The Copa America soccer match between Argentina and the United States was played Friday night in a small city in Uruguay, in an atmosphere utterly different from last summer's World Cup in the U.S. Most of the 21,000 fans were from neighboring Argentina. It was cloudy, misty and 50 degrees, seasonable weather for Uruguay, where it is winter in mid-July.
Those conditions make the 3-0 win over defending champion Argentina one of the most significant and exotic in the history of U.S. soccer.
The victory did more than put the United States into the quarterfinals of South America's most prestigious tournament. No matter what happens in tomorrow's quarterfinal match with Mexico, beating two-time World Cup winner Argentina should assure that Team USA's fortunes are left in the hands of coach Steve Sampson for the indefinite future.
"No other decision would be logical," said U.S. forward Eric Wynalda via telephone yesterday from Paysandu, Uruguay.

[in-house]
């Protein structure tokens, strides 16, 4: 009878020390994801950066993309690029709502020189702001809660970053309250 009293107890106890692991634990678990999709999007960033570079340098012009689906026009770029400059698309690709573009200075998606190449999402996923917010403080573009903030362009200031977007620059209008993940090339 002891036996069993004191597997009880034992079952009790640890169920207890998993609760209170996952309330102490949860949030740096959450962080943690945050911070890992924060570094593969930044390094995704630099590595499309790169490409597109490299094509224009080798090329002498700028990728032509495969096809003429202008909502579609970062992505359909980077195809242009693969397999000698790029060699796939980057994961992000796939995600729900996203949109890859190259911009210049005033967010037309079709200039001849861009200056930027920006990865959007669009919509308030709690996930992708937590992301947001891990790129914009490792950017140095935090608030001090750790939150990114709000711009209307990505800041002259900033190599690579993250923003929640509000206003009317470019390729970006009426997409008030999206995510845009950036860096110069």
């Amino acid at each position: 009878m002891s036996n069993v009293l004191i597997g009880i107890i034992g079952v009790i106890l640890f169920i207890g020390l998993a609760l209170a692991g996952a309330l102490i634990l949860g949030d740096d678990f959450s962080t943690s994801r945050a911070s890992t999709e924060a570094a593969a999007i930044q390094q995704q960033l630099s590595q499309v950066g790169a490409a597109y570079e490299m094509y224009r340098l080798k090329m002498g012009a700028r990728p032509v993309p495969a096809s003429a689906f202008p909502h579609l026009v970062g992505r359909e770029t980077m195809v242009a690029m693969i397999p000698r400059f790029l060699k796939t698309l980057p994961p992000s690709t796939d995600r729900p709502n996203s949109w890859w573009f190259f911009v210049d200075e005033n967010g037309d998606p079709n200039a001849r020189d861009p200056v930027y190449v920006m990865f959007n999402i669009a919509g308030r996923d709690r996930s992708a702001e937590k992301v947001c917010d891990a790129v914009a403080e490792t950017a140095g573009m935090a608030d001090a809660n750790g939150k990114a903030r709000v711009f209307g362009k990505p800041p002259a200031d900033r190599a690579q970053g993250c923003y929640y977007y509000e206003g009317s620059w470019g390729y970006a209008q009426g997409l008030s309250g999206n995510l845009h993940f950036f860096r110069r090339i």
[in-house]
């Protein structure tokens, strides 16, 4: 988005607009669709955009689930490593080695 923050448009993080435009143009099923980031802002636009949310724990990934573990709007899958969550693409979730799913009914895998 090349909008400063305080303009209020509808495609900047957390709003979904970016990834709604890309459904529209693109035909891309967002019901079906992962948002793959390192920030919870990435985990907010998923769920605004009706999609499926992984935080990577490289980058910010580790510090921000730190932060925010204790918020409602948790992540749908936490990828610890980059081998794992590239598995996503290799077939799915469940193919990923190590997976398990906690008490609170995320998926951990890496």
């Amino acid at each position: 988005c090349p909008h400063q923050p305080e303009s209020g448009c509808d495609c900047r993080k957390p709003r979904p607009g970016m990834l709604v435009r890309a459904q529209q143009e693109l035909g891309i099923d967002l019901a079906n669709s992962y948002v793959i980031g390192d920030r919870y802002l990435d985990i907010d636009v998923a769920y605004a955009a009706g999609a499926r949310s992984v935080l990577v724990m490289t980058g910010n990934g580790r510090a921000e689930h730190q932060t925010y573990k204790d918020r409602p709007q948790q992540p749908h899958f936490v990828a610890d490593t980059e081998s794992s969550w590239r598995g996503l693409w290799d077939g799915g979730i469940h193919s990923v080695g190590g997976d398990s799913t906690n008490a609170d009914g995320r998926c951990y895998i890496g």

Under Sampson, who became interim coach in mid-April, Team USA also has won the U.S. Cup, beating three teams that played in the 1994 World Cup and tying another. Never before has a U.S. soccer team played so well for an extended period against top competition.
"Before the U.S. Cup, Steve asked me what he had to do to get the job," said Hank Steinbrecher, executive director of the U.S. Soccer Federation. "I said six wins. Then I looked at the six opponents for the U.S. Cup and Copa America and I said, 'One loss and a tie would be OK.' "
That is exactly what Team USA has done in those six games, posting a 4-1-1 record.
USSF President Alan Rothenberg said yesterday that he will stay with the plan of reviewing the coaching situation after the U.S. team finishes the Parmalat Cup Aug. 4-6.
"But every result is improving Steve's chances markedly," Rothenberg said.
"We threw the guy into a pit, and he has come out of it victorious," Steinbrecher said.
Since the USSF decided not to renew coach Bora Milutinovic's contract, it has focused on hiring a top foreign coach. Both Carlos Queiroz of Portugal and Carlos Alberto Parreira of Brazil turned down the job.
Sampson, 38, a native of Salt Lake City and former head coach at Santa Clara University, kept insisting the job should go to a U.S.-trained coach. It now seems he will get that wish.